Updated February 25, 2022 - 6:06 pm
The COVID-19 test positivity rate in Clark County fell below 10 percent Friday for the first time this year.
The county’s 14-day test positivity rate, which tracks the percentage of people tested who are found to be infected with COVID-19, dropped by 0.6 percentage points to 9.7 percent Friday — the lowest rate in 2022.
The county’s 7-day test positivity rate — one of two key metrics tracked by the Centers for Disease Control and Prevention — was even lower at 7.35 percent. The other metric showed 63.97 coronavirus cases per 100,000 residents in the county.
Clark County had been among the majority of counties nationwide that the CDC considered high risk for transmission of COVID-19, but it dropped into the substantial risk category for the first time this year on Tuesday.
For a county to exit the high risk category, the 7-day test positivity rate had to be below 10 percent and there had to be fewer than 100 new cases per 100,000 residents.
Southern Nevada last dropped into the “substantial” tier on Nov. 1. But the omicron variant soon reared its head throughout the state and county, and the number of cases skyrocketed until about a month ago when the surge started to recede.
The only Nevada county in the low risk category is Eureka County, which reported fewer than 10 cases per 100,000 residents in the last week.
Across the nation, less than 2 percent of counties are considered low risk for transmission.
Meanwhile, Clark County’s 14-day moving average of new coronavirus cases fell by 14 Friday, down to 188 new cases per day. The actual number of new cases was slightly higher with 258, bringing the total countywide to 487,385 cases, according to state data.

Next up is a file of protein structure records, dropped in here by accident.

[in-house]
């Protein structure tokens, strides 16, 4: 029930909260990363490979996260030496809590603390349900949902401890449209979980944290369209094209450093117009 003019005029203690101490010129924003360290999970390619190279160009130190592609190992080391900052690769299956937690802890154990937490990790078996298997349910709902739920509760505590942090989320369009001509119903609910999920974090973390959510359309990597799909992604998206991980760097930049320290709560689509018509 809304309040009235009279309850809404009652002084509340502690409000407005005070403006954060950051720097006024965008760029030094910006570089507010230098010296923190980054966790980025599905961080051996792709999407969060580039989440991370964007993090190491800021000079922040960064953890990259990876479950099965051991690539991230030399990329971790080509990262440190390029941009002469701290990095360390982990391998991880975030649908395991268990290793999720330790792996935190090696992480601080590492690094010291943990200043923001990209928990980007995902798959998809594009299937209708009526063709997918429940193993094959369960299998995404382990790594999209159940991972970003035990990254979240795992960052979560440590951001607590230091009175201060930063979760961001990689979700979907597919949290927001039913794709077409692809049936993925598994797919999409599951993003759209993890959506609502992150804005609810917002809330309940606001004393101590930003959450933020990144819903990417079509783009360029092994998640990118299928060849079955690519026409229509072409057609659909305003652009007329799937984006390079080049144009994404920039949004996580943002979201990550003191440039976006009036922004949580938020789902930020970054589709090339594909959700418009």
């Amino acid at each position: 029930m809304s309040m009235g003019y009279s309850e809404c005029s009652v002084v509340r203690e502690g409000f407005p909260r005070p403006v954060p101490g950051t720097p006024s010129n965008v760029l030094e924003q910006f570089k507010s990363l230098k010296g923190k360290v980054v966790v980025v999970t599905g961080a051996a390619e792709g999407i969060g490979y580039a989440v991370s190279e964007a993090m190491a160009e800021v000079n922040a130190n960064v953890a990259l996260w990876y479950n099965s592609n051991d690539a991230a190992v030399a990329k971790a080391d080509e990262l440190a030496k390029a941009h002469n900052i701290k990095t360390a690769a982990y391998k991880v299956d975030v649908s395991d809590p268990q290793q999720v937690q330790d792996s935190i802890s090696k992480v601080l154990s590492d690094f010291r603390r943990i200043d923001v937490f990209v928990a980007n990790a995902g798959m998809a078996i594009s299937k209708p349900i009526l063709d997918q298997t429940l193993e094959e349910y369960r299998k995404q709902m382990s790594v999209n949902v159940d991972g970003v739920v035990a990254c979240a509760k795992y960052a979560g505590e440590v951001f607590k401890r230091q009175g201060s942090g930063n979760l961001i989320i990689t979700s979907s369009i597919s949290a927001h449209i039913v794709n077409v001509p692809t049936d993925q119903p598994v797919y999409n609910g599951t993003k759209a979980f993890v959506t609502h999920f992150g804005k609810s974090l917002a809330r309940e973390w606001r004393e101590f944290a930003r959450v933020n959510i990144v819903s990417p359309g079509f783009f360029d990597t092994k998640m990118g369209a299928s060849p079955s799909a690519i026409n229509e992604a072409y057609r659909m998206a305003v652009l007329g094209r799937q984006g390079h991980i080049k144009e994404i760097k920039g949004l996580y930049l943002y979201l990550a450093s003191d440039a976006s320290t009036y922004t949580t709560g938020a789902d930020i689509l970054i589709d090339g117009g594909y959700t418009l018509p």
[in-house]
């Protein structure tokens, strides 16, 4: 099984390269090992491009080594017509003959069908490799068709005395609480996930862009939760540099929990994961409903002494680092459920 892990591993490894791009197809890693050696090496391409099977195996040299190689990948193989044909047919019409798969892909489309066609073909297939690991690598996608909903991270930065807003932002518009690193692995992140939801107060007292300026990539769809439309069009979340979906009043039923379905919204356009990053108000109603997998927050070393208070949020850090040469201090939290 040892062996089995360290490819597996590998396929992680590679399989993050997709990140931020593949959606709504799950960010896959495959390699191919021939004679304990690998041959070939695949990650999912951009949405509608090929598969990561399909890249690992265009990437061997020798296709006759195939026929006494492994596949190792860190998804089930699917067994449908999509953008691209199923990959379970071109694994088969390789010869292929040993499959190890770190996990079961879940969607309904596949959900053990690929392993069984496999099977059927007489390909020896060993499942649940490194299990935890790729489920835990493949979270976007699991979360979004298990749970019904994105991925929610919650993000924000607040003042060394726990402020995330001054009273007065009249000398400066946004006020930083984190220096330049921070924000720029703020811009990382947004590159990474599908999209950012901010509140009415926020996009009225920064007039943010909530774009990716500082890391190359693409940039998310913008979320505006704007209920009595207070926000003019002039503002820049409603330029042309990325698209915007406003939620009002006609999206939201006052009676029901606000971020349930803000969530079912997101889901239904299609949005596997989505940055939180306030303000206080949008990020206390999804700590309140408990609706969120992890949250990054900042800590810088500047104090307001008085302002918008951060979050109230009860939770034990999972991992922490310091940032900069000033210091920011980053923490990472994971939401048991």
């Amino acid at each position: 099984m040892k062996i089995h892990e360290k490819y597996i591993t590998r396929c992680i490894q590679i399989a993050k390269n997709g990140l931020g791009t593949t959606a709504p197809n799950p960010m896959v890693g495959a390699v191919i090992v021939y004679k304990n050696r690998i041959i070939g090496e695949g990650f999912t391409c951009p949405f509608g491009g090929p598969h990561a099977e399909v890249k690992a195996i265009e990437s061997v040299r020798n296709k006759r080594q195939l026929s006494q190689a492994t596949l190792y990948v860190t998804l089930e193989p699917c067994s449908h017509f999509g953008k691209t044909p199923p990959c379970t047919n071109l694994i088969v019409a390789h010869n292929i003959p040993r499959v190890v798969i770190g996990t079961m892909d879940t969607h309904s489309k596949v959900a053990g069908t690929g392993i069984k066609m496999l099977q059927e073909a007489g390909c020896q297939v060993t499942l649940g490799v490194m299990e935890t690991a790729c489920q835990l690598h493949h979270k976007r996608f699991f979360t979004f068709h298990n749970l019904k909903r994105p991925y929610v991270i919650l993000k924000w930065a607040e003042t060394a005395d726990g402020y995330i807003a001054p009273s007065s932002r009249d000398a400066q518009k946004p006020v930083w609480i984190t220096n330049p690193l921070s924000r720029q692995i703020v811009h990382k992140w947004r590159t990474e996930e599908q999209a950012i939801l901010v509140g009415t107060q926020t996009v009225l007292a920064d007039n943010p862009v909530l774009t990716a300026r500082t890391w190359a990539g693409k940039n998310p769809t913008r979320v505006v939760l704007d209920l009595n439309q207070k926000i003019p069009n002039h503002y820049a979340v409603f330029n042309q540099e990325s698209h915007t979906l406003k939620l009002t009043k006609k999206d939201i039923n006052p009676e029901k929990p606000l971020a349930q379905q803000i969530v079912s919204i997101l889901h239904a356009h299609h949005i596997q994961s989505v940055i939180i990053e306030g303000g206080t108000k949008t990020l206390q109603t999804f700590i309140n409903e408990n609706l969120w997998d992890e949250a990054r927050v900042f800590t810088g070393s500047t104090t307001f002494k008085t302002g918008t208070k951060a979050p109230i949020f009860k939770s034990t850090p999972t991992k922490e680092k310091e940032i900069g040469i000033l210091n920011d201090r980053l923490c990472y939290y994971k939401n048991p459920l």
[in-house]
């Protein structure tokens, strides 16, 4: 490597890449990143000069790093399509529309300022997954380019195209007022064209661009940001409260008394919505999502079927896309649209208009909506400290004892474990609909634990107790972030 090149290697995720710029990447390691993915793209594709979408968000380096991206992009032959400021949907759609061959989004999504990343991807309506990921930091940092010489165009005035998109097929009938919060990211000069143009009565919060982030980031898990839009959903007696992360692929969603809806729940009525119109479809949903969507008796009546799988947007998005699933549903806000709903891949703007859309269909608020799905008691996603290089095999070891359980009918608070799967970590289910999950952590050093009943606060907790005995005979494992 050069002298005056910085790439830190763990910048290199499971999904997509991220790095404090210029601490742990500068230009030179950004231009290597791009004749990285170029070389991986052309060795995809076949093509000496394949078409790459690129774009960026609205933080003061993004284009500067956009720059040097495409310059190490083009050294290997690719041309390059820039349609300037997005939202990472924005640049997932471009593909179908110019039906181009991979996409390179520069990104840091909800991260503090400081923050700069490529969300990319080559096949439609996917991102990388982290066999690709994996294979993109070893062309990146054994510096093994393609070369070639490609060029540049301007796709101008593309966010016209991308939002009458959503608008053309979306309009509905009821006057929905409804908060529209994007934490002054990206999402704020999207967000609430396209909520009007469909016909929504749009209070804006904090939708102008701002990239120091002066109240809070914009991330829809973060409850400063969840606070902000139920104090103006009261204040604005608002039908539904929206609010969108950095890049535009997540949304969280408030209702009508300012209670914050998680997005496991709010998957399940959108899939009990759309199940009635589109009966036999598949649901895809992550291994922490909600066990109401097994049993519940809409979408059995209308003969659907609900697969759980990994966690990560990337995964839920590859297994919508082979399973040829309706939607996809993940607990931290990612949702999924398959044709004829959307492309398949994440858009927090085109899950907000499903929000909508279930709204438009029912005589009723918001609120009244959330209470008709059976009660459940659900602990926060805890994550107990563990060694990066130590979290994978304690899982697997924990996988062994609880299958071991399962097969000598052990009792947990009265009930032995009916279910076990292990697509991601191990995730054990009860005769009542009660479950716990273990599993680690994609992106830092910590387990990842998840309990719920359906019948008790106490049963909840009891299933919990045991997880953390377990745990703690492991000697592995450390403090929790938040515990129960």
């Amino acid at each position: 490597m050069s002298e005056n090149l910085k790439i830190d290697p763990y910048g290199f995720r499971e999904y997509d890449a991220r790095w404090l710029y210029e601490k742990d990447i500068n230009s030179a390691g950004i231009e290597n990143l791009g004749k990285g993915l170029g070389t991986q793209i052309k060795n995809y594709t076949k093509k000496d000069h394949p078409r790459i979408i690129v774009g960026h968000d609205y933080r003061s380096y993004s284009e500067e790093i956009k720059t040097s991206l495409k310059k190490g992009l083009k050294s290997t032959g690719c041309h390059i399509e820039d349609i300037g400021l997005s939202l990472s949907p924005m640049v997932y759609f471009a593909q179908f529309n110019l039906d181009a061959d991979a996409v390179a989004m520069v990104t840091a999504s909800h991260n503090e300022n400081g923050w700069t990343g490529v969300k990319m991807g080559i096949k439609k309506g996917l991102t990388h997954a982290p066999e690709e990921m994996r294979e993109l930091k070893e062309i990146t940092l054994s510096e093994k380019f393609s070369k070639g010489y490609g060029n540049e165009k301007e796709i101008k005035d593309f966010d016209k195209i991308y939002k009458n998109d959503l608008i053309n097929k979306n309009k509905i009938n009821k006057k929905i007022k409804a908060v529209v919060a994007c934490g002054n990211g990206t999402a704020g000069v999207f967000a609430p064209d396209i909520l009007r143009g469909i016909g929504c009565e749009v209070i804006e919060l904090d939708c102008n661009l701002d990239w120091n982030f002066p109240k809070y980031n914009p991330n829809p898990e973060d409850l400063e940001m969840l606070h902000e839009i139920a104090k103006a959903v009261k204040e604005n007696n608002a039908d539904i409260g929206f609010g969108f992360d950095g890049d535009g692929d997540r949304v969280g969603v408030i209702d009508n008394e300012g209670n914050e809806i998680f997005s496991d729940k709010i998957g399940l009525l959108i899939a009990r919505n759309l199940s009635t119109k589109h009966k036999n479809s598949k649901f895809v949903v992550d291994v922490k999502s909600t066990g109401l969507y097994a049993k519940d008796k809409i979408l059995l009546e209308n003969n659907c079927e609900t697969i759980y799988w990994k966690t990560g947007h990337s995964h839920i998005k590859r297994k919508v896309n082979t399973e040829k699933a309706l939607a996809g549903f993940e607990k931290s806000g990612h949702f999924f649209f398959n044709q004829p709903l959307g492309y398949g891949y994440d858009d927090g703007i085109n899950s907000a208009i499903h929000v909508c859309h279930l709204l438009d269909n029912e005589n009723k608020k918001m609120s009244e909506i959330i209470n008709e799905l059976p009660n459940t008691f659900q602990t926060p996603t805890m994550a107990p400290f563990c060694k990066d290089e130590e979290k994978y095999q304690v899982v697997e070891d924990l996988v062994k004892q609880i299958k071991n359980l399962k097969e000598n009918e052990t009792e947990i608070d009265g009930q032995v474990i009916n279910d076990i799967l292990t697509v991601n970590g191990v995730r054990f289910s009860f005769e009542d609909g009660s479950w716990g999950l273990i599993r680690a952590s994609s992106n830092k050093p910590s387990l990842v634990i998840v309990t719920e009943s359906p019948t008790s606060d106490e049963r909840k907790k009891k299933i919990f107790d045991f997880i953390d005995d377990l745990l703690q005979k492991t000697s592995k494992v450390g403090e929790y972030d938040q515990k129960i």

State and county health agencies often redistribute daily data after it is reported to better reflect the date of death or onset of symptoms, which is why the moving-average trend lines frequently differ from daily reports and are considered better indicators of the direction of an outbreak.
As of Friday, 360 people were hospitalized in the county with confirmed or suspected COVID-19 cases, down 19 from the day before.
Nevada Hospital Association said Wednesday that hospitals around the state were reporting a “return to normalcy” as hospitalizations for COVID-19 are at their lowest numbers since July 1. Statewide, 28 fewer people were hospitalized Friday with confirmed or suspected COVID-19, bringing the total down to 459 patients.
Data guide: COVID-19’s impact on Nevada
The average number of daily deaths in the state or the county did not move from Thursday, according to Friday’s data. The average remained at five for Clark County and seven for Nevada.
In Clark County, 46 new deaths were added Friday, which brings the total to 7,452. Statewide, 51 new deaths were reported, inching the state’s total to 9,664 deaths.
The state also reported 484 new cases Friday, raising the total to 644,569 cases of coronavirus. Nevertheless, the 14-day average of new cases in Nevada fell by 23 to 286.
The state’s test positivity rate fell Friday by 0.8 percentage points to 11.1 percent.
Meanwhile, state data Friday showed 56.5 percent of eligible Nevadans over five were vaccinated, compared to 55.89 percent in Clark County.
In a news conference this week, Cassius Lockett, the Southern Nevada Health District’s director of disease surveillance and control, said the health district is shifting its focus to targeted ads encouraging residents to get the vaccine. Although many testing sites have recently closed with the accessibility of at-home tests, Lockett worried about the possibility of new variants.
“There’s always probability of a new variant emerging or right around the corner to start circulating in the community,” he said. “We definitely need to be more prepared if one arrives and it’s highly contagious.”